This article was planned as a mid-season report card for the Seattle SuperSonics, my home team that I care deeply about. No really, I do. Despite what you may have heard from David Stern, I and a lot of people in the Seattle area care deeply about this team. The Sonics were the first professional franchise of the modern era in Seattle. The team brought Seattle its first and, for a long time, only championship. The team has been here for 41 years, two years longer than I have been alive.
In 1987, I was in the Army in Germany on all night duty watching the Sonics take on the Lakers. It was a thrill to have all the Lakers fans around me get quieter and quieter as Dale Ellis, Tom Chambers, and "X-Man" Xavier McDaniel give the Lakers all they could handle and more.
In 1992, I got a black Sonics practice jersey to wear for lunchtime pickup games and pretended I was Gary Payton. I had all the attitude and mouth with none of the skills but I would knock you down before I let you drive the lane on me.
In 1994, I was in the Army in Colorado, working on a Saturday while the Sonics, winners of 63 games and the top seed in the playoffs, played Game 5 against the Denver Nuggets. I was exhausted after driving to Denver to watch Game 3 from the very top row of McNichols Arena. There were three other Sonics fans there apart from me. When I was finally released to go, I ran to the parking lot to meet my wife. I sat on the sidewalk and turned my walkman on just in time to hear the Denver announcers going crazy, screaming that Dikembe Mutumbo was on the floor clutching the ball. I starting crying right there in my uniform. I threw my Walkman across the parking lot where it exploded in a thousand pieces. My boss started talking trash to me the next day about it but stopped quickly when he realized it was way too soon to mess with me about the Sonics.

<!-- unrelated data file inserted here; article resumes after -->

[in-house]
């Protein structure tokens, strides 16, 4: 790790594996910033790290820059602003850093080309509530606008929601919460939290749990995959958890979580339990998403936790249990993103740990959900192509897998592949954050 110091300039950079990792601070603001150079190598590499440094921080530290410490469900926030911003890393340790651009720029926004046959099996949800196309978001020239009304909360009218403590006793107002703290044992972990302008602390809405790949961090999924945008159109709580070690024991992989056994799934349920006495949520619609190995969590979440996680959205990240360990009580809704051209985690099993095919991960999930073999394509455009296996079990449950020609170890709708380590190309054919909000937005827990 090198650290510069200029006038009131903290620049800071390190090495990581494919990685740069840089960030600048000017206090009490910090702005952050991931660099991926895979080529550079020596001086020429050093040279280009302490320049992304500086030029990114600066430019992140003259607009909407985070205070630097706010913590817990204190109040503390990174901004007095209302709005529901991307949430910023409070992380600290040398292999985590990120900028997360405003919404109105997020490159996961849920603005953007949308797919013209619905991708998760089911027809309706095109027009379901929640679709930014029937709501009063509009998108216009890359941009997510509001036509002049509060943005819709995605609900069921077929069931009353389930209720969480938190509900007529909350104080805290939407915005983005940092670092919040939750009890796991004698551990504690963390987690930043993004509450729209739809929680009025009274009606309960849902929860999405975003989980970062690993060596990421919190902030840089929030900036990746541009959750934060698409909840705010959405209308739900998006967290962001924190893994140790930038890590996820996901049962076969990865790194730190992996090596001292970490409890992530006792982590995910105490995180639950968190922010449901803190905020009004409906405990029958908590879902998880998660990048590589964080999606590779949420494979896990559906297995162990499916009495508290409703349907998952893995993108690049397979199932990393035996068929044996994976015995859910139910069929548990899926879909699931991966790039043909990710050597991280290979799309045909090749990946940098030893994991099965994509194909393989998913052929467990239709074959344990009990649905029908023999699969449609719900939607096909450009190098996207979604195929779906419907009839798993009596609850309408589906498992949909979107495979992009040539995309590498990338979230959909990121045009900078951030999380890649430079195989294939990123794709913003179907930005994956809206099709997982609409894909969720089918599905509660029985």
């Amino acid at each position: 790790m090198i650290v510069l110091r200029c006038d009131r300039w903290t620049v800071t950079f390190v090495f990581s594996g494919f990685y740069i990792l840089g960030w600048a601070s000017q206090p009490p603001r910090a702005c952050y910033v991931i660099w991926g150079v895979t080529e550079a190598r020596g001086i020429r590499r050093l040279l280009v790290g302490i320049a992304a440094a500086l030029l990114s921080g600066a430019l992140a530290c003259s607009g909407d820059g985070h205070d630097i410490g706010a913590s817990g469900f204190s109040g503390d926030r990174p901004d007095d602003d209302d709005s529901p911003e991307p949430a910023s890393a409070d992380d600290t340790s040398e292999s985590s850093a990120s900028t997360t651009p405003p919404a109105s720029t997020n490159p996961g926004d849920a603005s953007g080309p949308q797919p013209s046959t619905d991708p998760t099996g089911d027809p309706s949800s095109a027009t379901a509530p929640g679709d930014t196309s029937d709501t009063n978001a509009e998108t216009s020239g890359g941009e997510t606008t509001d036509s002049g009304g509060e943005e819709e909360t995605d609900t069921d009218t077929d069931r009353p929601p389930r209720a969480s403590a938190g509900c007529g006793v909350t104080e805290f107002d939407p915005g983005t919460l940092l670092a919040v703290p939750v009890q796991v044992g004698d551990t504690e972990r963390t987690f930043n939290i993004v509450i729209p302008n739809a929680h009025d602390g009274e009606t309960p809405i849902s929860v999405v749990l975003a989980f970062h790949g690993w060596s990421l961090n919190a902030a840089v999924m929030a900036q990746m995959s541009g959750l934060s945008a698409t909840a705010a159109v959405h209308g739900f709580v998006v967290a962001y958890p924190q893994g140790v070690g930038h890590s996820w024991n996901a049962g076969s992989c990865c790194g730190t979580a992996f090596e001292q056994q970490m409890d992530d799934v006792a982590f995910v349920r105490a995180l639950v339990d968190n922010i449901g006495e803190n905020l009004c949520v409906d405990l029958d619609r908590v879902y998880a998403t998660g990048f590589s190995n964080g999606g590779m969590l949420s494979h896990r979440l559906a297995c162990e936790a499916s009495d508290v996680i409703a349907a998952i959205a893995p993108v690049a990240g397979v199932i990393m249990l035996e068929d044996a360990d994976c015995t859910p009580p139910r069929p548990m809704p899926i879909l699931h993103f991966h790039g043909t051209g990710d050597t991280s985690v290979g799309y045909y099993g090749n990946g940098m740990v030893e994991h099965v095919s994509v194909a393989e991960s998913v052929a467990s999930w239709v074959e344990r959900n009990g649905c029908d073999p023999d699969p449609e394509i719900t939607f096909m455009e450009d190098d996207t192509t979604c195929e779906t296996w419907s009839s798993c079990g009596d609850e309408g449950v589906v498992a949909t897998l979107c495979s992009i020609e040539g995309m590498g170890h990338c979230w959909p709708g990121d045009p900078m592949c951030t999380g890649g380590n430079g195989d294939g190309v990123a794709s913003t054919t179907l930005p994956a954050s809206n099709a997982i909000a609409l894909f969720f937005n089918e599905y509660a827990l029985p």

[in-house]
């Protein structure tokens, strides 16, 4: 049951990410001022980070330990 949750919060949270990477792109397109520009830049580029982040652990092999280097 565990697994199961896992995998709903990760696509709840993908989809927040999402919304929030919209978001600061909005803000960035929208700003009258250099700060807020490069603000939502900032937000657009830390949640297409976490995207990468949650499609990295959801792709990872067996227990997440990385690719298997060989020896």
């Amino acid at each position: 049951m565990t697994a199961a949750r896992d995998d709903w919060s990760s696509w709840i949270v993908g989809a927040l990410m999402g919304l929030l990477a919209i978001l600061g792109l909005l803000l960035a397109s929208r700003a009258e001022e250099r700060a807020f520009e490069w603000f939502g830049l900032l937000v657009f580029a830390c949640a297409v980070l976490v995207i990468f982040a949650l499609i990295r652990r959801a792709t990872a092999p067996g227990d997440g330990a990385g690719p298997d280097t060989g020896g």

In 1996, I almost got fired because I took a 3-hour lunch to watch the Sonics play the Bulls in Game 5 of the NBA Finals. I offered to change my time sheet to leave without pay to make up for it. My boss looked at me with sadness and said no — her husband was a Sonics fan too.
Now team owner Clay Bennett wants to move the team from its home for 41 years to Oklahoma City. I don’t necessarily hate him for wanting to bring a team to his hometown. I can understand why and I wish him luck with it. I do hate him, though, for trying to take mine. And I hate him for how he is trying to do it.
He is telling people in Seattle that it won’t hurt the city at all if the team leaves but then turning around and telling the people in Oklahoma City that the team will be a boon for the economy.
NBA commissioner David Stern, who helped induct Bennett into the Oklahoma Hall of Fame, stands idly by making grave announcements about the death of the NBA in Seattle in one breath while talking about expanding into Europe and Asia in another. Franchises flounder in Charlotte, Memphis, and New Orleans while the team in Seattle is so beloved by the people here that when Bill Simmons of ESPN asked for emails from fans, he received over 3000 in less than 24 hours.